By setting out a ‘presumption in favour of sustainable development’ as a central feature in the NPPF, it places more requirements on the council to be proactive in identifying and addressing the need for sustainable development. Of course there will be costs associated with reform, however, the precise impacts of the policies will vary by location and are dependent on how local communities respond to the changes outlined in the NPPF. Further, given the inherent uncertainty in the housing market, capital markets and wider economy, it is difficult to isolate the impact of the changes proposed here from those wider macro-economic factors.

Some of the benefits that will come from this presumption are reduced delays and uncertainty because where applications accord with the framework, there is likely to be some kind of impact on the speed with which decisions are made. As a result with more up to date plans adopted, the speed of obtaining planning permission (and therefore completing sustainable development) should be reduced. Even where up-to-date plans have not been adopted, the Framework provides a clear policy framework for investors and development control decisions, so that the benefits of reducing delays and uncertainty may to some extent be realised even before up-to-date, compliant plans are adopted by local authorities.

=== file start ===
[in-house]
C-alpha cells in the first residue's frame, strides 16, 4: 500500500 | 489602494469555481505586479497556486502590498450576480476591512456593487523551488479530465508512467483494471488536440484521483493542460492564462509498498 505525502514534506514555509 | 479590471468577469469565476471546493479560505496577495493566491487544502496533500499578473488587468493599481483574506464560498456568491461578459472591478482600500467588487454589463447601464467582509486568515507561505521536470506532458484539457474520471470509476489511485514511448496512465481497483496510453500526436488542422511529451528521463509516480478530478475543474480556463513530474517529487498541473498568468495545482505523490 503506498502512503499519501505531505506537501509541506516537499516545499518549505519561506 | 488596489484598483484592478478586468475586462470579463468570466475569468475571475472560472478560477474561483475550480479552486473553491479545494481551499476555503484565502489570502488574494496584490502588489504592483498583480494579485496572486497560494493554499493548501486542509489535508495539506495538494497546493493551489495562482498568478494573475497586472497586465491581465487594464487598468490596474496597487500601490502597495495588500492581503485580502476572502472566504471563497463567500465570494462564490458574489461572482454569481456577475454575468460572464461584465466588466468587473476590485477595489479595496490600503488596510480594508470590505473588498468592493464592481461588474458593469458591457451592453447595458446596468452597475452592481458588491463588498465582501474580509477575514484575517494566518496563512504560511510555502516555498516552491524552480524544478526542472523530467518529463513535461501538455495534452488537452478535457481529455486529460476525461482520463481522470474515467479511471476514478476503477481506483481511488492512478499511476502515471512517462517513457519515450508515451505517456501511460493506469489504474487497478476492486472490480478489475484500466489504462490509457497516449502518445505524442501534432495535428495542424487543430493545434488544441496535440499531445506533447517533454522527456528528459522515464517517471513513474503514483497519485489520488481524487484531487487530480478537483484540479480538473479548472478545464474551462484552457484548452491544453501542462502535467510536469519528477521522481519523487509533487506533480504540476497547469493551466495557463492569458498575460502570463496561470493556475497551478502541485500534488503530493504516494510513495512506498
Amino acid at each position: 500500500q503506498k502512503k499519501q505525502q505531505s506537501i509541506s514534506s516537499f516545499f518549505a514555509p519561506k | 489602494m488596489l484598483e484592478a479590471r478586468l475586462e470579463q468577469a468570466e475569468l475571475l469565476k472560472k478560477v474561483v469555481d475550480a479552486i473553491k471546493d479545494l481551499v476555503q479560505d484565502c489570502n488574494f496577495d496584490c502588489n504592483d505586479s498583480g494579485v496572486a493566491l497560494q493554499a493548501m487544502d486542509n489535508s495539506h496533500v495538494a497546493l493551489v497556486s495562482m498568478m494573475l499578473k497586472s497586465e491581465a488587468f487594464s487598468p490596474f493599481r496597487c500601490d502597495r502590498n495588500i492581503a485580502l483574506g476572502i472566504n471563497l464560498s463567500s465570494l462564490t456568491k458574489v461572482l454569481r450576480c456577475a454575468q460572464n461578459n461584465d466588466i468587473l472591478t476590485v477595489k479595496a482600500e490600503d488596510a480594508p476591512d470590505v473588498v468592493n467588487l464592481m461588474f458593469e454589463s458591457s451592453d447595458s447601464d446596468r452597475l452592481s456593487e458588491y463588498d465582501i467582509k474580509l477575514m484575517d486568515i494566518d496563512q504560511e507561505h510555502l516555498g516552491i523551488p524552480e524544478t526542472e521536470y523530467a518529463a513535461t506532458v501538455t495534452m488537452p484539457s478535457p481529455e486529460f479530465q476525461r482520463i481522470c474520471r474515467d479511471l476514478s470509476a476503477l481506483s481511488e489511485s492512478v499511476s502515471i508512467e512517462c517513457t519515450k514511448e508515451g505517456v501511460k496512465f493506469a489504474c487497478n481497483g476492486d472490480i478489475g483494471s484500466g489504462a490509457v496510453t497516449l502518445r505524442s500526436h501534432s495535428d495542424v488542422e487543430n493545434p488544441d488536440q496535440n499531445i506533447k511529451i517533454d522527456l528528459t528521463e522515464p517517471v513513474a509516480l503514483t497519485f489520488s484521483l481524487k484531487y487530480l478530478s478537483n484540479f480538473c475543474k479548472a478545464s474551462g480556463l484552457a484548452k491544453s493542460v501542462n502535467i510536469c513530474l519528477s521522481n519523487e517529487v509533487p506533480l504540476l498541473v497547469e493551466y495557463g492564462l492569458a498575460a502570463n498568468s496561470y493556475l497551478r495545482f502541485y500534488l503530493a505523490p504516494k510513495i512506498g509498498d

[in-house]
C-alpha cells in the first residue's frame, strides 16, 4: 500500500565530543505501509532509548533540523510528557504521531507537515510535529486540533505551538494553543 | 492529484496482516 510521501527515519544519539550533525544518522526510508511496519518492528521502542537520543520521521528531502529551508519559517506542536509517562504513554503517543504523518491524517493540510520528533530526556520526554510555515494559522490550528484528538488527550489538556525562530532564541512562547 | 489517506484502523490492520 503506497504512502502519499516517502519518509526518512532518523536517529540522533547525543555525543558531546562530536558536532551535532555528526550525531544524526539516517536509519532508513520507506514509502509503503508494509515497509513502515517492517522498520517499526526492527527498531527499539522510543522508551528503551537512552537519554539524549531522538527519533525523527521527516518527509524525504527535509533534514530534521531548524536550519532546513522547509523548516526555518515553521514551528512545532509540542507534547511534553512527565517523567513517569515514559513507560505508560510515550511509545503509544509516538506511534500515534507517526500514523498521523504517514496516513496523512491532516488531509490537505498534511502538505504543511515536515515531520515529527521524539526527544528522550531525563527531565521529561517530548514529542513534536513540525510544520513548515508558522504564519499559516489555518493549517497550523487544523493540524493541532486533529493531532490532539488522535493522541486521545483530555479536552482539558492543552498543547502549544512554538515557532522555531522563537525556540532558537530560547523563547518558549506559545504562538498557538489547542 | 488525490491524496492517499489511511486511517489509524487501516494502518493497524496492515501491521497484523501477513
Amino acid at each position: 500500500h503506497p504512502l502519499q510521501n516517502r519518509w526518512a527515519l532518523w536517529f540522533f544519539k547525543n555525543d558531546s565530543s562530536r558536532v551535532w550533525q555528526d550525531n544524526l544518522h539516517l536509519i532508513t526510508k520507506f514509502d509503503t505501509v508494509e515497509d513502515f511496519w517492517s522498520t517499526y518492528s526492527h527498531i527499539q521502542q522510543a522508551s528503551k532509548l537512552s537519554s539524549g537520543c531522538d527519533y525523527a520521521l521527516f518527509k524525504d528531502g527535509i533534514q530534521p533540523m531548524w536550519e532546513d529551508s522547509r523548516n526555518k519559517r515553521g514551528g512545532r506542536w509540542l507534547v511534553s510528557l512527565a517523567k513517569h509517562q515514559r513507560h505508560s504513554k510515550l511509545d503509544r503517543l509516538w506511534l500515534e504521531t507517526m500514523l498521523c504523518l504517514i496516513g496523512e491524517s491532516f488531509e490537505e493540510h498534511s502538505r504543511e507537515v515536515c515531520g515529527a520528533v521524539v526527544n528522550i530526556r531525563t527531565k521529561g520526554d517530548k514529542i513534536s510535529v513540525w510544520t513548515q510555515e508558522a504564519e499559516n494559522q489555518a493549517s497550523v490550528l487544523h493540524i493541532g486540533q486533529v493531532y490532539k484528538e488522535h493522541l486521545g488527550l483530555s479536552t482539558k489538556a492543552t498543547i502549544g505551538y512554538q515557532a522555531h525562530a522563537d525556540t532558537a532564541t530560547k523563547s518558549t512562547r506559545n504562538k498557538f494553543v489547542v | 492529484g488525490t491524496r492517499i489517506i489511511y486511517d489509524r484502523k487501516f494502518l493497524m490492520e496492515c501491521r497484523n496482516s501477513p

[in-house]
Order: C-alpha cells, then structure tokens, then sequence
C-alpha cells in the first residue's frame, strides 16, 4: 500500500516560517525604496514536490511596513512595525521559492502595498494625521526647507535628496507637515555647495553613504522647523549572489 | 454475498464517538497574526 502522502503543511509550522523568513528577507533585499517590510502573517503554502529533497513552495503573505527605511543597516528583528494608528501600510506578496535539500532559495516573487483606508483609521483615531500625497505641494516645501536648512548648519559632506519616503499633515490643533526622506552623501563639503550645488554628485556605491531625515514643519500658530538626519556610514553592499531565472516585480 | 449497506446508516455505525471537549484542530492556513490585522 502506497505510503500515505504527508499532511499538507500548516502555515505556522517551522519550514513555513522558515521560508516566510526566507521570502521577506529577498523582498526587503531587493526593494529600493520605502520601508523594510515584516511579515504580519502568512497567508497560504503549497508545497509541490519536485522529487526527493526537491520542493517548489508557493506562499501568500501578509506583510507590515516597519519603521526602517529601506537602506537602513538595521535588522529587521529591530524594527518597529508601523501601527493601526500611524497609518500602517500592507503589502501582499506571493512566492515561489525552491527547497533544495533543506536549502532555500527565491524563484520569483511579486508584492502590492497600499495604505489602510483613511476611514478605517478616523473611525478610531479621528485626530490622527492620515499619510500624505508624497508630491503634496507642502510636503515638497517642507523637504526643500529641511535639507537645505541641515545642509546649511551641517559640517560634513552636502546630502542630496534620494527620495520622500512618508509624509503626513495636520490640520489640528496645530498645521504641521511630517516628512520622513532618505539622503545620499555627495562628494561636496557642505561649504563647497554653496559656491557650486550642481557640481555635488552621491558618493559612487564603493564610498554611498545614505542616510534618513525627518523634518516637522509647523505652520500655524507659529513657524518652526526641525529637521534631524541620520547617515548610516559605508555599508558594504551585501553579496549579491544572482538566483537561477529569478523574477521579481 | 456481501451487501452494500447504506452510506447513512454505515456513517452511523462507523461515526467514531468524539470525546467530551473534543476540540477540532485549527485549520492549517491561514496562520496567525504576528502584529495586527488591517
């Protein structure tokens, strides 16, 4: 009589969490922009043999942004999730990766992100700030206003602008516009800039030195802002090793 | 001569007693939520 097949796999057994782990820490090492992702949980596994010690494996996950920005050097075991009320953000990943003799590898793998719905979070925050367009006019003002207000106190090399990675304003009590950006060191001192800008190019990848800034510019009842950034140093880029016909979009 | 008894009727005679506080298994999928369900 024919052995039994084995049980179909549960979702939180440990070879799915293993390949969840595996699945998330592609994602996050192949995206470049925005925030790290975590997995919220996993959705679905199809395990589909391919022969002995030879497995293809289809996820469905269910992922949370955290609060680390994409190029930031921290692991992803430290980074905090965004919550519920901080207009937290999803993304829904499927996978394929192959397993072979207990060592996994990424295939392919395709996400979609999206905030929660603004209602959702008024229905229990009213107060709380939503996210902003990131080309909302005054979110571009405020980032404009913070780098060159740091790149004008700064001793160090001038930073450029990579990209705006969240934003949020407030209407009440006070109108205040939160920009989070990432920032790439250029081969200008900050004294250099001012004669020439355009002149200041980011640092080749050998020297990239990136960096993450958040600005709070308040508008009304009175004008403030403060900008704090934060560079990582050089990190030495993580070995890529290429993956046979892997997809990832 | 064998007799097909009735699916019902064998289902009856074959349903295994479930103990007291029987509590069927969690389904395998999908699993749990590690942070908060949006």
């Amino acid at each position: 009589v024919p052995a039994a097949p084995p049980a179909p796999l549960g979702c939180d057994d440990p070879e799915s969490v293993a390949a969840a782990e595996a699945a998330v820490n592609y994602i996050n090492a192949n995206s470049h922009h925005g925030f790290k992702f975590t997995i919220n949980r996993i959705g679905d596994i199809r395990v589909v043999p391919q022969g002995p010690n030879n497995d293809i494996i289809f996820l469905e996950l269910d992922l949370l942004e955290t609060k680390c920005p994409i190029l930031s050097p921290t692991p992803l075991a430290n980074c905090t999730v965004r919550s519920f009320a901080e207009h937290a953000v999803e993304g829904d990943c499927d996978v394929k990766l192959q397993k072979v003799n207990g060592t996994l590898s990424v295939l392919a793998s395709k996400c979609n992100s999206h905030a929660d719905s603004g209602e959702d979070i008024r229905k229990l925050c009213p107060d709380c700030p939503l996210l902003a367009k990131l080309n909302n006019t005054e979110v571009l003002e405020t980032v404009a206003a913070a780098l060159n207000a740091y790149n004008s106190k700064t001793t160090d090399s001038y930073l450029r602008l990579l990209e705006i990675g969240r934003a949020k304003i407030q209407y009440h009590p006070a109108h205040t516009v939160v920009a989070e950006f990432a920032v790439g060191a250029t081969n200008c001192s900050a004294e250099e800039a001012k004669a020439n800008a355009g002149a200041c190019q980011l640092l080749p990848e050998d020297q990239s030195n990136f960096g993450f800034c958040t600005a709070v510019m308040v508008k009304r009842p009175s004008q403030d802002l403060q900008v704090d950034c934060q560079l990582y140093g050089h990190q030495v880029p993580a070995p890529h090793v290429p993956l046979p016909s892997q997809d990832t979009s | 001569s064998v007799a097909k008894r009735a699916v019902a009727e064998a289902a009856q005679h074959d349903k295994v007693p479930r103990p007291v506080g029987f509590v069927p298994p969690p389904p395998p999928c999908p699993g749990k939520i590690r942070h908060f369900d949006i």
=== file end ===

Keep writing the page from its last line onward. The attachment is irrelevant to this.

However, even modest improvements in scheme delivery times as a result of the certainty provided by up-to-date plans could produce significant effects in terms of the efficiency by which those plans are delivered and substantial benefits to society as a result of development taking place sooner.

There are other benefits associated with reduced holding costs land and other assets through the development management process; and land banks required by the uncertainty of development control and for sites that were rejected. For example, Ball (2010) notes that there are substantial holding costs associated with land banks required by the uncertainty of development control and for sites that were rejected. This could push financing costs from £1bn “to over £2bn”.

Social impacts of Old System

This section will aim to present a framework for thinking about the costs and benefits of the land use planning system. It will seek to outline how planning affects the wellbeing whilst summarising the evidence on the existence and relative importance.